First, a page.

Three important properties of a classification machinery are: (i) the system preserves the important information of the input data; (ii) the training examples convey information for unseen data; and (iii) the system is able to treat differently points from different classes. In this work, we show that these fundamental properties are inherited by the architecture of deep neural networks. We formally prove that these networks with random Gaussian weights perform a distance-preserving embedding of the data, with a special treatment for in-class and out-of-class data. Similar points at the input of the network are likely to have the same The theoretical analysis of deep networks here presented exploits tools used in the compressed sensing and dictionary learning literature, thereby making a formal connection between these important topics. The derived results allow drawing conclusions on the metric learning properties of the network and their relation to its structure; and provide bounds on the required size of the training set such that the training examples would represent faithfully the unseen data. The results are validated with state-of-the-art trained networks.

    O. Litany, E. Rodolà, A. M. Bronstein, M. M. Bronstein, D. Cremers, Non-rigid puzzles, Computer Graphics Forum, Vol. 35(5), 2016 (SGP Best Paper Award) details

    Non-rigid puzzles

    O. Litany, E. Rodolà, A. M. Bronstein, M. M. Bronstein, D. Cremers
    Computer Graphics Forum, Vol. 35(5), 2016 (SGP Best Paper Award)

    Shape correspondence is a fundamental problem in computer graphics and vision, with applications in various problems including animation, texture mapping, robotic vision, medical imaging, archaeology and many more. In settings where the shapes are allowed to undergo non-rigid deformations and only partial views are available, the problem becomes very challenging. To this end, we present a non-rigid multi-part shape matching algorithm. We assume to be given a reference shape and its multiple parts undergoing a non-rigid deformation. Each of these query parts can be additionally contaminated by clutter, may overlap with other parts, and there might be missing parts or redundant ones. Our method simultaneously solves for the segmentation of the reference model, and for a dense correspondence to (subsets of) the parts. Experimental results on synthetic as well as real scans demonstrate the effectiveness of our method in dealing with this challenging matching scenario.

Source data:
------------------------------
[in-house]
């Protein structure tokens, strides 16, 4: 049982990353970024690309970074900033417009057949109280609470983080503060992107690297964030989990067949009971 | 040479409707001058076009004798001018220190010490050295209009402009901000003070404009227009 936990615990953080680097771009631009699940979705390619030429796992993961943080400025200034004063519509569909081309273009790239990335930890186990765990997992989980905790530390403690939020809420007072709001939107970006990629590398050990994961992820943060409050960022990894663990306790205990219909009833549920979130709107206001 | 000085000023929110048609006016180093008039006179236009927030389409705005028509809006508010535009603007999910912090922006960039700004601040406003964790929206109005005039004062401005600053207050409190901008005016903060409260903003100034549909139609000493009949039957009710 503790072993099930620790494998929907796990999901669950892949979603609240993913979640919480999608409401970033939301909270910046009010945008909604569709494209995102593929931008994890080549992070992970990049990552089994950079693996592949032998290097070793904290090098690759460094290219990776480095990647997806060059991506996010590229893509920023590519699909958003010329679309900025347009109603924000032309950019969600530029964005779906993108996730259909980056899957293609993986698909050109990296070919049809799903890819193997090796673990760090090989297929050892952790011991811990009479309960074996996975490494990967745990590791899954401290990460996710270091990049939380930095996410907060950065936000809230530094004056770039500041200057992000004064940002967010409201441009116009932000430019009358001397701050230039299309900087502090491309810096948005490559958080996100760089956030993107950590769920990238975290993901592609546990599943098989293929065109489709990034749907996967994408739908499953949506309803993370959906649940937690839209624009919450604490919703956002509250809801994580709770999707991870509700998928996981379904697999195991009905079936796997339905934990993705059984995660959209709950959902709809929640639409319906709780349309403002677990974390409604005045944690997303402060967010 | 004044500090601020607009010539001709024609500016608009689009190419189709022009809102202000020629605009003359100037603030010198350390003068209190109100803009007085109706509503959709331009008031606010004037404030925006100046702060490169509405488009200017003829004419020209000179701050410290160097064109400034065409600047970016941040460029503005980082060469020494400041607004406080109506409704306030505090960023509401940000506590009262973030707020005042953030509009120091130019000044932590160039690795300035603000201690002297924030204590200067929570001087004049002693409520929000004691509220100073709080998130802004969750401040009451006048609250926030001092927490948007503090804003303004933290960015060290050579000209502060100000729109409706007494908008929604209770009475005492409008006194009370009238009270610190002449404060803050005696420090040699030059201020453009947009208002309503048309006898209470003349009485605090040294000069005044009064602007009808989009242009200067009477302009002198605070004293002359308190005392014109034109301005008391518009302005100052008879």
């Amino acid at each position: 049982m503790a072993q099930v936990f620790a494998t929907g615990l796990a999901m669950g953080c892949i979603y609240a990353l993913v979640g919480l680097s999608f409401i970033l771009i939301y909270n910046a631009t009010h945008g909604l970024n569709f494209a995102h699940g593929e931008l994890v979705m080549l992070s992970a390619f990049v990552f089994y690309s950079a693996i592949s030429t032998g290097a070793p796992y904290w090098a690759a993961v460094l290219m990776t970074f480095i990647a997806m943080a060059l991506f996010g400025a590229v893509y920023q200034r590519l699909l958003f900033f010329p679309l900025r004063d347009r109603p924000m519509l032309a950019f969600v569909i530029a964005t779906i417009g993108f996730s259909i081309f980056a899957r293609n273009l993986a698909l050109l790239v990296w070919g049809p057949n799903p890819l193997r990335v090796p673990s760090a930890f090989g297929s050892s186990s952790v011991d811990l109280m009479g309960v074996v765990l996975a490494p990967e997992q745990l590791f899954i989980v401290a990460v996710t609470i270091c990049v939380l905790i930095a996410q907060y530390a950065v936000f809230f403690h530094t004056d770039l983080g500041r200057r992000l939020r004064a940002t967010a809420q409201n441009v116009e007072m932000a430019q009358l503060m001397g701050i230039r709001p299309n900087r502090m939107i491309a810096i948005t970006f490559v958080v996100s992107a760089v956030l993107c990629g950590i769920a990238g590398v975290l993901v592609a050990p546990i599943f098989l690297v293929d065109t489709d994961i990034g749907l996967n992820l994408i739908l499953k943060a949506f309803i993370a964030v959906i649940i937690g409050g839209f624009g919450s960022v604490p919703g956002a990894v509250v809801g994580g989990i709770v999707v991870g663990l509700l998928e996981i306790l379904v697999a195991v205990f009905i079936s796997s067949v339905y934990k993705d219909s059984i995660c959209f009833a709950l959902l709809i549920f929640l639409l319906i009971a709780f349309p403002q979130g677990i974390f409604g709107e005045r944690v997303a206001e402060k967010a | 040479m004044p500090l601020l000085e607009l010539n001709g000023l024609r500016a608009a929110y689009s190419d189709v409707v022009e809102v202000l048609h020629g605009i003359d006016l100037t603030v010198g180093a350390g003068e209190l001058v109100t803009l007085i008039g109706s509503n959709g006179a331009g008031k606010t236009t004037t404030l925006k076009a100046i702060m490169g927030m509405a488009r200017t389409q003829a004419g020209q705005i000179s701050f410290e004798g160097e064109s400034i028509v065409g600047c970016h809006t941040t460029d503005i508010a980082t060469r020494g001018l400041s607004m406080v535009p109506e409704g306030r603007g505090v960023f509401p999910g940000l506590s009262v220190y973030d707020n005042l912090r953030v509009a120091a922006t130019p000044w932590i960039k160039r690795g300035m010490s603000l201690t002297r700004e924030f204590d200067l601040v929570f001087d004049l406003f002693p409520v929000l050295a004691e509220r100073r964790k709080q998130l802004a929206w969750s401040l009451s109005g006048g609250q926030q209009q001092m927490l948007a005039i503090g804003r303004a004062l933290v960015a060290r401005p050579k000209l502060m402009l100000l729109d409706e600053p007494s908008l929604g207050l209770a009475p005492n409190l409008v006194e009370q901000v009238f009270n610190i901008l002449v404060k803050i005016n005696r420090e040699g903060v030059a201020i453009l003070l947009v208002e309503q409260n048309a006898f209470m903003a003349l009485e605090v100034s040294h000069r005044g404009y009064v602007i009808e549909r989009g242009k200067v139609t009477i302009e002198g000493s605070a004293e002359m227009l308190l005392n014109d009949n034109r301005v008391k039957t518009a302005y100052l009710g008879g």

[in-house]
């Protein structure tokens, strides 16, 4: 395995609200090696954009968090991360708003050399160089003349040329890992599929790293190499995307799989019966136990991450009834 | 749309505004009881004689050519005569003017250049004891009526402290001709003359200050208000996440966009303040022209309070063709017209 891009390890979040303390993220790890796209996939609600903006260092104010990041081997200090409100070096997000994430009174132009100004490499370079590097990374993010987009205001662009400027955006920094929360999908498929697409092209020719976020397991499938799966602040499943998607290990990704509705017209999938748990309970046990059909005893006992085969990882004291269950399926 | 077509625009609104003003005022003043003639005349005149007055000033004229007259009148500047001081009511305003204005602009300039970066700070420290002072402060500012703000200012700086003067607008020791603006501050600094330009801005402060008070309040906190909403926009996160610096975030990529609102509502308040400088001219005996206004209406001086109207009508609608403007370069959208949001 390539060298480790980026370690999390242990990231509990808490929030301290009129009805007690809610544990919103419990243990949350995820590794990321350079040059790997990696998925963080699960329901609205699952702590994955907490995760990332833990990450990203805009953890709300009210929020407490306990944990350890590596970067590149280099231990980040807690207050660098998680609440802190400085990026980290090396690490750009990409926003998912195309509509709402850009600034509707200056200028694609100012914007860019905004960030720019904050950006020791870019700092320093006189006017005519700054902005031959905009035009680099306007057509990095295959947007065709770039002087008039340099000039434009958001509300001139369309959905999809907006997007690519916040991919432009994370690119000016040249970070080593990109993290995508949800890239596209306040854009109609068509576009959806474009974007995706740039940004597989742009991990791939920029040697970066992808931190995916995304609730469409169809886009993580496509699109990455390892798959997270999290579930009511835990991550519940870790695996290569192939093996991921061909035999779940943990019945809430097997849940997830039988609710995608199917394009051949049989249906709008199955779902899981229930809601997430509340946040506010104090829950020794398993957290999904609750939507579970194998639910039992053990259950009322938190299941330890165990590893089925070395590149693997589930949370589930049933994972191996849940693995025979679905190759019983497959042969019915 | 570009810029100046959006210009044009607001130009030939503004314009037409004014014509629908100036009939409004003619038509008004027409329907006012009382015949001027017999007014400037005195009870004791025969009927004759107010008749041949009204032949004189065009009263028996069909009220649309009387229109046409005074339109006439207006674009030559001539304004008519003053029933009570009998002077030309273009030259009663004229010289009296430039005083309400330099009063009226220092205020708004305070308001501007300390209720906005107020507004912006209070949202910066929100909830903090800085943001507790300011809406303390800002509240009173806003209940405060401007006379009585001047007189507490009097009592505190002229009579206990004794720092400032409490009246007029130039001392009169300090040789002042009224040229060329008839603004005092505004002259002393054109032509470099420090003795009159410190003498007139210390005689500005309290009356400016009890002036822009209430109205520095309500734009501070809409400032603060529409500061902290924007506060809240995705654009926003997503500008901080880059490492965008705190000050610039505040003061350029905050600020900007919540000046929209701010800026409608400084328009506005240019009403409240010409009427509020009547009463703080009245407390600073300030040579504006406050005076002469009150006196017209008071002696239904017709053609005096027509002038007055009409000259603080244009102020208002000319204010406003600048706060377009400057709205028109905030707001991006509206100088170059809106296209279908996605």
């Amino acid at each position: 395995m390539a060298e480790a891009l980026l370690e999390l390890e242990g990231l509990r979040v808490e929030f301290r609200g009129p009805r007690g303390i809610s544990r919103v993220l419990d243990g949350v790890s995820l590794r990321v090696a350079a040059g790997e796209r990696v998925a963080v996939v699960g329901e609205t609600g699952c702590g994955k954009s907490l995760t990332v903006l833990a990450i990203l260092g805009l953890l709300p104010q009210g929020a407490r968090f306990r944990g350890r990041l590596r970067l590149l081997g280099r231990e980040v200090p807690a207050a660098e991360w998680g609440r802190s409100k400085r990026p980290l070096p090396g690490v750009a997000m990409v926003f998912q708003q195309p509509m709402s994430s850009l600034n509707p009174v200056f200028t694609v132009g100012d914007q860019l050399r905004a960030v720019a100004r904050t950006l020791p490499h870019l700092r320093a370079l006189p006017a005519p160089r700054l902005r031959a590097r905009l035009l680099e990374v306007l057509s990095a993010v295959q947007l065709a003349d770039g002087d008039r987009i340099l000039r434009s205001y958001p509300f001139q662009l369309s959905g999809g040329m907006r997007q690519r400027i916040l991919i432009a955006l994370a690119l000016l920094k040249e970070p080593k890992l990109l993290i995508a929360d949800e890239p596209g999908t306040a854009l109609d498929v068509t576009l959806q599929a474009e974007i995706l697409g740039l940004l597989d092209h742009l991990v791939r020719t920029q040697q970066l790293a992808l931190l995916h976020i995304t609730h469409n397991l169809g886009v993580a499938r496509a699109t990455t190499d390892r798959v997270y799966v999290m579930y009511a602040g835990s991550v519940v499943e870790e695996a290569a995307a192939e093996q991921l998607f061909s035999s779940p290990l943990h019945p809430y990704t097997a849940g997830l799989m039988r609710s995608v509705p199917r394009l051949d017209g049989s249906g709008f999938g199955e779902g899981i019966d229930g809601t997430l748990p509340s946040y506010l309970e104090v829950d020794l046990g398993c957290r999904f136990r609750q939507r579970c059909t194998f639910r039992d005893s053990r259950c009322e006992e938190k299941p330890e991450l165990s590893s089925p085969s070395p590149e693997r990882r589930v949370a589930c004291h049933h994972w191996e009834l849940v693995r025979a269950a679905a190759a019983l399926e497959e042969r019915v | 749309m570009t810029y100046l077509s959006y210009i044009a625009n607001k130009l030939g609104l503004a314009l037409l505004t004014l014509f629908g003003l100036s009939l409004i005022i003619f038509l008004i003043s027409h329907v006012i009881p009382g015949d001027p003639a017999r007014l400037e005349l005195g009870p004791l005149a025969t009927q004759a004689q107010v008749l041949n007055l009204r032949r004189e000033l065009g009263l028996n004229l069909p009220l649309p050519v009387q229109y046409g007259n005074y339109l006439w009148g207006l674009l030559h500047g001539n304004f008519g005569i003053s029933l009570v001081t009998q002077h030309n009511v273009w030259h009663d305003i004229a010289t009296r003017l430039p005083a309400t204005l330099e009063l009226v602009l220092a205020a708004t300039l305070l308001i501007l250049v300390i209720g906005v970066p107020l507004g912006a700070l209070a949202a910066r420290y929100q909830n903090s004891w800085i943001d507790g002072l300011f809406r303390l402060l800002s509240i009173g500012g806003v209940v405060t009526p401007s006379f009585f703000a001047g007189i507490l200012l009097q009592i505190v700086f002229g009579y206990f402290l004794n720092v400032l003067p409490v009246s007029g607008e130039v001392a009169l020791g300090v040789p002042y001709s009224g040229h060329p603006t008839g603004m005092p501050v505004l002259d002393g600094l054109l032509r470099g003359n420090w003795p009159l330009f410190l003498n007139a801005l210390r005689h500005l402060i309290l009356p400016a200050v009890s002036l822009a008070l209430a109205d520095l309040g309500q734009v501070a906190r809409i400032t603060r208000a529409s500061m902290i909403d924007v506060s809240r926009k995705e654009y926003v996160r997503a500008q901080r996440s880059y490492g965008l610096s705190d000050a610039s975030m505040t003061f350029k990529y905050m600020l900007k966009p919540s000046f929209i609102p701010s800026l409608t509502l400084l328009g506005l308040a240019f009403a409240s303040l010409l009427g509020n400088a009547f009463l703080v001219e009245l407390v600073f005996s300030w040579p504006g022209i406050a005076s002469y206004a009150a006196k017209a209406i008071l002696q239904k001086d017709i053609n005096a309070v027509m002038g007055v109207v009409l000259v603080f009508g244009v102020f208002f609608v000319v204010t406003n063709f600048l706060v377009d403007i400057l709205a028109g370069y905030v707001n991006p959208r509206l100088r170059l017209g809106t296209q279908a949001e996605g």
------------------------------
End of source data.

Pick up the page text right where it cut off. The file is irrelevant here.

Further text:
X. Bian, H. Krim, A. M. Bronstein, L. Dai, Sparsity and nullity: paradigms for analysis dictionary learning, SIAM J. Imaging Sci., Vol. 9(3), 2016 details

    Sparsity and nullity: paradigms for analysis dictionary learning

    X. Bian, H. Krim, A. M. Bronstein, L. Dai
    SIAM J. Imaging Sci., Vol. 9(3), 2016

    Sparse models in dictionary learning have been successfully applied in a wide variety of machine learning and computer vision problems, and as a result, have recently attracted increased research interest. Another interesting related problem based on linear equality constraints, namely the sparse null space (SNS) problem, first appeared in 1986 and has since inspired results on sparse basis pursuit. In this paper, we investigate the relation between the SNS problem and the analysis dictionary learning (ADL) problem, and show that the SNS problem plays a central role, and may be utilized to solve dictionary learning problems. Moreover, we propose an efficient algorithm of sparse null space basis pursuit (SNS-BP) and extend it to a solution of ADL. Experimental results on numerical synthetic data and real-world data are further presented to validate the performance of our method.

    D. Pickup, X. Sun, P. L. Rosin, R. R. Martin, Z. Cheng, Z. Lian, M. Aono, A. Ben Hamza, A. M. Bronstein, M. M. Bronstein, S. Bu, U. Castellani, S. Cheng, V. Garro, A. Giachetti, A. Godil, J. Han, H. Johan, L. Lai, B. Li, C. Li, H. Li, R. Litman, X. Liu, Z. Liu, Y. Lu, A. Tatsuma, J. Ye, Shape retrieval of non-rigid 3D human models, Intl. Journal of Computer Vision (IJCV), 2016 details

    Shape retrieval of non-rigid 3D human models

    D. Pickup, X. Sun, P. L. Rosin, R. R. Martin, Z. Cheng, Z. Lian, M. Aono, A. Ben Hamza, A. M. Bronstein, M. M. Bronstein, S. Bu, U. Castellani, S. Cheng, V. Garro, A. Giachetti, A. Godil, J. Han, H. Johan, L. Lai, B. Li, C. Li, H. Li, R. Litman, X. Liu, Z. Liu, Y. Lu, A. Tatsuma, J. Ye
    Intl. Journal of Computer Vision (IJCV), 2016

    3D models of humans are commonly used within computer graphics and vision, and so the ability to distinguish between body shapes is an important shape retrieval problem. We extend our recent paper which provided a benchmark for testing non-rigid 3D shape retrieval algorithms on 3D human models. This benchmark provided a far stricter challenge than previous shape benchmarks.We have added 145 new models for use as a separate training set, in order to standardise the training data used and provide a fairer comparison. We have also included experiments with the FAUST dataset of human scans. All participants of the previous benchmark study have taken part in the new tests reported here, many providing updated results using the new data. In addition, further participants have also taken part, and we provide extra analysis of the retrieval results. A total of 25 different shape retrieval methods are compared.